The linear terminal slope (β) of log C (drug plasma concentration of compounds VII, VIII or IX) versus t (time) was calculated by the method of least squares. The terminal half-life of each compound (t1/2 β) was calculated from the quotient 0.69/terminal slope. The AUC (area under the C versus t curve) was calculated by using the trapezoidal rule with extrapolation to infinity. The total body clearance (CL) of the investigated compounds was calculated by using the quotient of the iv dose (D) and the AUC. The volume of distribution (V.sub.β) was calculated using the quotient of the clearance and the linear terminal slope. The volume of distribution at steady state (VSS) and the mean residence time (MRT) were calculated by standard methods [Gibaldi and Perrier, 1982; Benet and Galeazzi, 1979; Yamaoka, et al, 1978; Yamaoka, 1986].

The fraction metabolized (fm) of Z-glycinamide (IX) to Z-glycine (VIII) was calculated from the quotient of AUCs of Z-glycine (VIII) as a metabolite of Z-glycinamide (IX) to the AUC of Z-glycine obtained after its iv administration to the same dogs.

The fraction excreted unchanged (fe) of compounds VII, VIII and IX was calculated from the ratio of the cumulative amount excreted unchanged in the urine (U) to the dose.

Partitioning and Stability Studies

The blood-plasma concentration ratio of compounds VII and IX (partitioning study) was carried out at room temperature (25° C.) by spiking known amounts of the compound in six samples of fresh blood taken from a dog prior to drug administration. N-acetyl, N'-benzylglycinamide and Z-glycinamide concentrations were 5, 10, 15, 20, 30 and 40 mg/L. Each blood sample was centrifuged immediately after spiking and the separation of the plasma was carried out according to the procedure described hereinabove. Plasma levels of the two compounds VII and IX were determined by HPLC.

A blood stability study of compounds VII and IX was carried out by incubating 600 μg of each compound in 30 mL of dog blood (placed in heparinized test tube) at 37° C. with continuous shaking. Blood samples (4 mL) were then collected at the following times: 0, 1, 2, 3, 4, 5 and 6 hours. Plasma was immediately separated and the compounds concentrations in the plasma assayed by HPLC.

Example 1

Stability studies showed that compound VII was unstable in dog blood for 6 hours at physiological conditions. Compound IX was stable in dog blood for 6 hours at physiological conditions. Subsequently, the stability of compound VII was tested in dog blood at 20° C. The results showed that compound VII was unstable at 20° C. in dog blood, and was stable at 37° C. and 20° C. in dog plasma.

Compounds VII and IX were evenly distributed between blood and plasma with a plasma to blood ratio of 0.87±11 and 0.95±0.05 respectively.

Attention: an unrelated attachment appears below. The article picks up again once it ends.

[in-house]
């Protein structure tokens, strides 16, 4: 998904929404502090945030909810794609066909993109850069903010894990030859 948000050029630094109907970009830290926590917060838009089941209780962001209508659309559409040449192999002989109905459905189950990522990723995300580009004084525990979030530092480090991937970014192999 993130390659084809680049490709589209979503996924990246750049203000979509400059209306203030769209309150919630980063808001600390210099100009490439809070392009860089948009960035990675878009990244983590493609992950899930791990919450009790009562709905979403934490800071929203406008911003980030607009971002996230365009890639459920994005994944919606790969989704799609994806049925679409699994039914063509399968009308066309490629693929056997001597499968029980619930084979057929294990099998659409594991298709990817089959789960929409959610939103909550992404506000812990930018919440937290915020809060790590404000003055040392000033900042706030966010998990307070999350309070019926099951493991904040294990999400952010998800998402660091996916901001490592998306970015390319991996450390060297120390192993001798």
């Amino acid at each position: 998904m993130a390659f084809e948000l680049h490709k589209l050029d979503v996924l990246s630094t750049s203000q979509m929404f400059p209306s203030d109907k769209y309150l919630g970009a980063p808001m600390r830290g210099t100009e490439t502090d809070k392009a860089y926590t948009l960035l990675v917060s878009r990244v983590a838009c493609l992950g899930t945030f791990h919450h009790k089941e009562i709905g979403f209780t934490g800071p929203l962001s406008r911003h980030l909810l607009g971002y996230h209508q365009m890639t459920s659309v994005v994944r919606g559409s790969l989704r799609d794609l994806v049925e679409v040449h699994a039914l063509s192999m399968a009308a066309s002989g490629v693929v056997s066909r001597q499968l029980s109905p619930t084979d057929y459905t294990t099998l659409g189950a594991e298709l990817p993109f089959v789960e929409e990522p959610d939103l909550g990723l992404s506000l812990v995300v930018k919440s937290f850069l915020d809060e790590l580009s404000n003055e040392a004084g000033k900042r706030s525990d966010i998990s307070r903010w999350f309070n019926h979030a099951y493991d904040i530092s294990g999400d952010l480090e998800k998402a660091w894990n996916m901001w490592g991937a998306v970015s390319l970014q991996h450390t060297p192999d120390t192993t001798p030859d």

Table 1 describes the glycine and glycinamide derivatives investigated in this study. The dipeptides: glycylglycine (I), glycylglycinamide (II) and gaboylglycinamide (III) did not show anticonvulsant activity following ip administration (300 mg) to mice. Applicants therefore decided to derivatize glycinamide and the above dipeptides by synthesizing their N-acetyl and N'-benzyl derivatives (compounds IV-VIII). Out of the derivatized compounds (compounds IV-VIII), only N-acetyl,N'-benzyl glycinamide (VII) showed anticonvulsant activity following ip administration of 100 mg/kg to mice. Compound VII did not show neurotoxic signs at a dose as high as 300 mg/kg. Therefore, this compound was further analyzed quantitatively and its ED50 data and protective indices in comparison to phthaloyl glycinamide [16] and valproyl glycinamide--TV 1901 [17] are presented in Table 2. N-benzyloxycarbonylglycinamide (IX) also showed anticonvulsant activity in mice and its ED50 values are presented in Table 2. As a consequence of their anticonvulsant activity, the pharmacokinetics of compounds VII and IX were investigated following iv administration (400 mg) to six dogs, and the mean plasma levels of compounds VII and IX are presented in FIGS. 1 and 2, respectively.

Z-glycinamide (IX) was mainly metabolized to Z-glycine (VIII) (FIG. 2). Therefore, the pharmacokinetics of Z-glycine was investigated following its iv administration to the same dogs (FIG. 3) in order to calculate the fraction metabolized (fm) of Z-glycinamide to Z-glycine. The mean fm values was 80±14%.

Table 3 describes the mean pharmacokinetic parameters of compounds VII, VIII and IX in comparison to that of phthaloyl glycinamide and valproyl glycinamide (TV 1901).

Example 2

Studies in rats demonstrated that N-benzyloxycarbonylglycinamide (Z-glycinamdie; IX) crossed the blood-brain-barrier more readily than does Z-glycine (VIII; control). In two separate experiments cold (unlabeled) Z-glycinamdie and Z-glucine were injected intravenously to male rats. For the experiments, the two compounds were dissolved in 0.2 mL of DMSO and were injected at a dose of 25 mg. Blood samples (8 mL each) were collected from the ascending vena cava of an individual rat at 5, 10, 20, 30, 45, 60, 90, 120, 150, 180, 240, 300, 360 and 480 minutes after administering the drug dose. Three rats were sacrificed for each of the aforementioned time measurements and the plasma or tissue obtained from each rat for each time point was averaged. Plasma was immediately separated by centrifugation at 3000 g for 15 minutes and stored at -20° C. until analyzed. Brain and liver were quickly removed at the same time intervals under light ether anesthesia, the excised tissues were immersed in liquid nitrogen for a few minutes and stored at -70° C. until analyzed. Four rats were kept in metabolic cages and the cumulative urine was collected from each rat for 480 minutes after dosing.